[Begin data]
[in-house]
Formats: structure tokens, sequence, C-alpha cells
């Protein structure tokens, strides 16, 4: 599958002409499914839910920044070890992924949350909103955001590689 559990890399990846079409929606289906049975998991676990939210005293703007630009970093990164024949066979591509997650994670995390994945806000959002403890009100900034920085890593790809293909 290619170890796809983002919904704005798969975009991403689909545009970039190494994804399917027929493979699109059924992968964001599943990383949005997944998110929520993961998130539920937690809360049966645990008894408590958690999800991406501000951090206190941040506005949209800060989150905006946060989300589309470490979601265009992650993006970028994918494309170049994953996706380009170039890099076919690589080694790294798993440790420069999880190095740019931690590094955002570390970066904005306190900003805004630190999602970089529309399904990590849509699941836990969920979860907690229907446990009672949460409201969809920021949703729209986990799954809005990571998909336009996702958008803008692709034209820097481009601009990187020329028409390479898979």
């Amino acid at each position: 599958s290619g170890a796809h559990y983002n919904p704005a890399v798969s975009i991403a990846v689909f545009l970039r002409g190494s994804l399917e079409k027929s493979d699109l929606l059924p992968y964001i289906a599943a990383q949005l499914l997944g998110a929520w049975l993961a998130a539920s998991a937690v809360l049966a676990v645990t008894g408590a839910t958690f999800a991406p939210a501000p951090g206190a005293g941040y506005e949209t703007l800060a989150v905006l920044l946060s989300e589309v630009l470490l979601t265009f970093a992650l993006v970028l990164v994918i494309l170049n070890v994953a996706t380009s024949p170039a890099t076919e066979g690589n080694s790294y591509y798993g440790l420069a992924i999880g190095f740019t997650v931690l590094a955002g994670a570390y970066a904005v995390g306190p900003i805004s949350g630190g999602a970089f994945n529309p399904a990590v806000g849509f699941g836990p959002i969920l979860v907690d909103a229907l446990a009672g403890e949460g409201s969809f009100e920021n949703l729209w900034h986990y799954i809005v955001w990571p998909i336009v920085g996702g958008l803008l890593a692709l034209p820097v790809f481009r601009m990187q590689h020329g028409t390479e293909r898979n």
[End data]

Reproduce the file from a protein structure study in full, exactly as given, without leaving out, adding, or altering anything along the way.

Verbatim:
[in-house]
Formats: structure tokens, sequence, C-alpha cells
């Protein structure tokens, strides 16, 4: 599958002409499914839910920044070890992924949350909103955001590689 559990890399990846079409929606289906049975998991676990939210005293703007630009970093990164024949066979591509997650994670995390994945806000959002403890009100900034920085890593790809293909 290619170890796809983002919904704005798969975009991403689909545009970039190494994804399917027929493979699109059924992968964001599943990383949005997944998110929520993961998130539920937690809360049966645990008894408590958690999800991406501000951090206190941040506005949209800060989150905006946060989300589309470490979601265009992650993006970028994918494309170049994953996706380009170039890099076919690589080694790294798993440790420069999880190095740019931690590094955002570390970066904005306190900003805004630190999602970089529309399904990590849509699941836990969920979860907690229907446990009672949460409201969809920021949703729209986990799954809005990571998909336009996702958008803008692709034209820097481009601009990187020329028409390479898979």
């Amino acid at each position: 599958s290619g170890a796809h559990y983002n919904p704005a890399v798969s975009i991403a990846v689909f545009l970039r002409g190494s994804l399917e079409k027929s493979d699109l929606l059924p992968y964001i289906a599943a990383q949005l499914l997944g998110a929520w049975l993961a998130a539920s998991a937690v809360l049966a676990v645990t008894g408590a839910t958690f999800a991406p939210a501000p951090g206190a005293g941040y506005e949209t703007l800060a989150v905006l920044l946060s989300e589309v630009l470490l979601t265009f970093a992650l993006v970028l990164v994918i494309l170049n070890v994953a996706t380009s024949p170039a890099t076919e066979g690589n080694s790294y591509y798993g440790l420069a992924i999880g190095f740019t997650v931690l590094a955002g994670a570390y970066a904005v995390g306190p900003i805004s949350g630190g999602a970089f994945n529309p399904a990590v806000g849509f699941g836990p959002i969920l979860v907690d909103a229907l446990a009672g403890e949460g409201s969809f009100e920021n949703l729209w900034h986990y799954i809005v955001w990571p998909i336009v920085g996702g958008l803008l890593a692709l034209p820097v790809f481009r601009m990187q590689h020329g028409t390479e293909r898979n």